Andrei Tarkovsky Collection DVD
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Directed by Andrei Tarkovsky
Produced in 1962-86
Main Language - Russian / Italian / Swedish with English subtitles
Classic Drama Movies • Classic Science Fiction & Fantasy Movies • Classic War Movies • Contemporary Drama • Contemporary Period, Costume, Historical Film • Contemporary War Films • European Film • Russian Film • Science Fiction & Fantasy - Utopia & Dystopias
All seven of Tarkovsky's masterpieces presented in one set. Contains Ivan's Childhood (1962); Andrei Rublev (1966); Solaris (1972); The Mirror (1975); Stalker (1979); Nostalgia (1983) and The Sacrifice (1986).
Ivan's Childhood, Andrei Rublev, Solaris, The Mirror and Stalker have been digitally restored.
Ivan's Childhood (1962) explores the life of a 12-year-old boy, Ivan (Nikolai Burlyayev), who is orphaned after his family are killed by the Nazis and goes on to join a partisan group, who use his diminutive stature and agility for intelligence purposes. Worried about his safety, they send him to a quieter area, but the boy, hellbent on revenge for his parents' murder, insists on being given more dangerous assignments. If you expect this this first feature from Tarkovsky to lack the incandescence of his later work, you would be wrong. The film remains a remarkably powerful experience, both moving and as visually striking as any of Tarkovsy's later work.
Andrei Rublev (1966) is Tarkovsky's acclaimed epic about the life of the 15th century icon painter, charting his life through a turbulent period of Russian history. Rublev (Anatoli Solonitsyn) lives in a world consumed by feudal violence and human degradation, and the turmoil he sees all about him makes him lose the will to speak. After many years of silent travelling around medieval Russia, he meets a young boy who has taken charge of the construction of a large silver bell, and in him discovers the inspiration to speak again. Widely regarded as Tarkovsky's finest film, it's also tops the Vatican's film chart, and is among the most awesome and profound artistic achievements of the 20th century.
Adapted from a Stanislaw Lem novel, 'Solaris' (1972), charts the strange events which befall a group of young cosmonauts who work on a space station orbiting the ocean-covered planet Solaris. Fellow cosmonaut Kris Kelvin (Donatas Banionis) is sent to investigate the occurrences and soon begins encountering a variety of supernatural phenomena, including the physical manifestation of his own painful memories of his now-dead wife. Kelvin tries to get to the bottom of the mystery and begins looking for a way to communicate with the powerful forces of Solaris. Mind-bending, metaphysical, slow-moving and elegaic, hypnotic once one adjusts, this is an undoubted tour de force by Tarkovsky, who also co-wrote the screenplay.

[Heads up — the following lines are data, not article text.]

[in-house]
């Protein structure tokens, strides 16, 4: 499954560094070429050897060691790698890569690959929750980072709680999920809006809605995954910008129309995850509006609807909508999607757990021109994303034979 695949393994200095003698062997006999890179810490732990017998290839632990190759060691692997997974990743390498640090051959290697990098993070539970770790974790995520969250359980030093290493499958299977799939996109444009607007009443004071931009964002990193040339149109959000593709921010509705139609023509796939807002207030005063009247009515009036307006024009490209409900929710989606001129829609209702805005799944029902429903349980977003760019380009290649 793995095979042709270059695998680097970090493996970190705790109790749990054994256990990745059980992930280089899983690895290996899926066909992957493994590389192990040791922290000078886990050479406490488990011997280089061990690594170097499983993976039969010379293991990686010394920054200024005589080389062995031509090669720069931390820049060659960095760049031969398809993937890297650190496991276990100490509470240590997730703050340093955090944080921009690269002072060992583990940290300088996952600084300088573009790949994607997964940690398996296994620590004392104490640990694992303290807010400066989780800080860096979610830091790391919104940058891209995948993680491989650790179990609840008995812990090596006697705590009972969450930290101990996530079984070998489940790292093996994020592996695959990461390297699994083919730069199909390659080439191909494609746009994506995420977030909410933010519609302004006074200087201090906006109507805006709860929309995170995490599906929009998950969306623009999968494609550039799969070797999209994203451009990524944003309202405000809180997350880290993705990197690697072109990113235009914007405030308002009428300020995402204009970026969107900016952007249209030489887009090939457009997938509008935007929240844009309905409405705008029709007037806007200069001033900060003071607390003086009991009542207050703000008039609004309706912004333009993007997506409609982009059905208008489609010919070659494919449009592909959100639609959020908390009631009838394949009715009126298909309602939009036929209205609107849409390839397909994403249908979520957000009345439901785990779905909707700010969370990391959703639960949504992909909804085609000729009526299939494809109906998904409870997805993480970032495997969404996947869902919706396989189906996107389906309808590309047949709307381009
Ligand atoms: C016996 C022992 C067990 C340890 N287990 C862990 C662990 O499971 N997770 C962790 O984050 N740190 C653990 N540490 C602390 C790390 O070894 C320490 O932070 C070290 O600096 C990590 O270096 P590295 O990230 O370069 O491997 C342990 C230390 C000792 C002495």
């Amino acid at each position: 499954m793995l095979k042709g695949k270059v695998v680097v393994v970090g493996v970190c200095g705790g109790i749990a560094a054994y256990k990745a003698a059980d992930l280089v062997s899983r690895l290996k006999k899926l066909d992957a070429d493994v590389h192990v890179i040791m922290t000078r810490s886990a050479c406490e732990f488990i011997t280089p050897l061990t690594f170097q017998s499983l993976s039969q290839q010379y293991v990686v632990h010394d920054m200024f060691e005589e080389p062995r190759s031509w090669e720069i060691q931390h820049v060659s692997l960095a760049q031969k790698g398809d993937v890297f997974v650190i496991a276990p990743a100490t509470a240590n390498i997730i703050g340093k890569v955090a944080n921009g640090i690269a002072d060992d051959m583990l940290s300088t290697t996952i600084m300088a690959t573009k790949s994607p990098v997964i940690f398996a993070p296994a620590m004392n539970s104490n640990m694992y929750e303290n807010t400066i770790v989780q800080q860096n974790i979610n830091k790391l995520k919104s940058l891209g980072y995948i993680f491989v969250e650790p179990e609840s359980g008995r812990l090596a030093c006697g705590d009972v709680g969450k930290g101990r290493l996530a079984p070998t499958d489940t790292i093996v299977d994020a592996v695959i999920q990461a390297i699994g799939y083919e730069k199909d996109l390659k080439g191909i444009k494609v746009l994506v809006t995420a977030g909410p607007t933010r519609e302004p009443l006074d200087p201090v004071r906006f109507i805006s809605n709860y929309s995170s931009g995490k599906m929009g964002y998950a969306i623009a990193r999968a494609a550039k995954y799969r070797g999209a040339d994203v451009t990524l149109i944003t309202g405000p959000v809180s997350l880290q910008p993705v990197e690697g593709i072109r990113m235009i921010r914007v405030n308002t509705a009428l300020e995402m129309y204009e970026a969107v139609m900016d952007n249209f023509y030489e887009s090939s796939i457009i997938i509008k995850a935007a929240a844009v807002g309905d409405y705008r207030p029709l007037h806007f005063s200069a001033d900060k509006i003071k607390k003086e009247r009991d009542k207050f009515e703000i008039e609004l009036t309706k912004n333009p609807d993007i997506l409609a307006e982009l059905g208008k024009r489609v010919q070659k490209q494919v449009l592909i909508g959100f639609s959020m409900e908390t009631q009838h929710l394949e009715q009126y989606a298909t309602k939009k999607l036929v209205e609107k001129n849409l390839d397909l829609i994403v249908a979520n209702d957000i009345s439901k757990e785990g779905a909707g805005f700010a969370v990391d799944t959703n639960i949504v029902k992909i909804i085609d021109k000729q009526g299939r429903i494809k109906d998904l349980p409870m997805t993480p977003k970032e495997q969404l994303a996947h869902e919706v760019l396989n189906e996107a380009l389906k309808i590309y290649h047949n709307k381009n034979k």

In the stunningly filmed allegorical fantasy, 'Stalker' (1979), a psychologically gifted man (Aleksandr Kaidanovsky) leads a Writer (Anatoli Solonitsyn) and a Professor (Nikolai Grinko) through an industrial wasteland called the Zone, in search of a room where ones wishes can be fulfilled. The battle between science, faith and art is played out in the Zone, a mysterious, forbidden wasteland where, as in Solaris, dreams become flesh. Tarkovsky creates his most disturbing vision of a dislocated world where the atmosphere of anxious uncertainty becomes almost another character. Haunting and possessed of a desolate beauty, the film poses the seductive question of whether the dreaming of dreams or the attaining of them is better.
Mirror (1975) sees Tarkovsky draw on episodes from his own life in this story of a dying man reflecting on his relationships with his parents, wife and son. Seamlessly blending past and present, dreams and memory, art, levitation and a wider overview of 20th Century Russian history, Tarkovsky's enigmatic account of childhood (and simultaneous expression of faith) is one of cinema's unique personal statements. Underpinned by spellbinding, almost rapturous, visual imagery - elements take on miraculous properties - this is film as poetry. The film also features Tarkovsky's father reading his own poems.
In 'Nostalgia' (1983) a Russian poet and musicologist researching the life of an 18th century composer meets a mysterious man who is convinced that the end of the world is nigh. Tarkovsky's first film outside of Russia is full of personal and Christian symbols and works as a study of such themes as memory, the melancholy of the expatriate and disenchantment with the material world. A film full of mysterious and extraordinary images.
Tarkovsky's final film, 'The Sacrifice' (1986), won a special Jury Prize at Cannes in 1986. On an isolated Swedish island Alexander (Erland Josephson), his wife, their children, her lover and various eccentric friends gather around a radio when nuclear war is announced. Alexander attempts to strike a deal with God and is willing to sacrifice everything, including his six-year-old son, in order to avert the war and mankind's annihilation. The next day dawns and everything is restored to normality.
Publisher: Artificial Eye
Cat No: ART508DVD
Format: DVD Colour
- 7 discs
- Meeting Andrei Tarkovsky (Trakovsky, 2008, 90 mins) - a documentary film exploring the great director’s legacy, featuring contributions from Tarkovsky’s friends, family, colleagues and admirers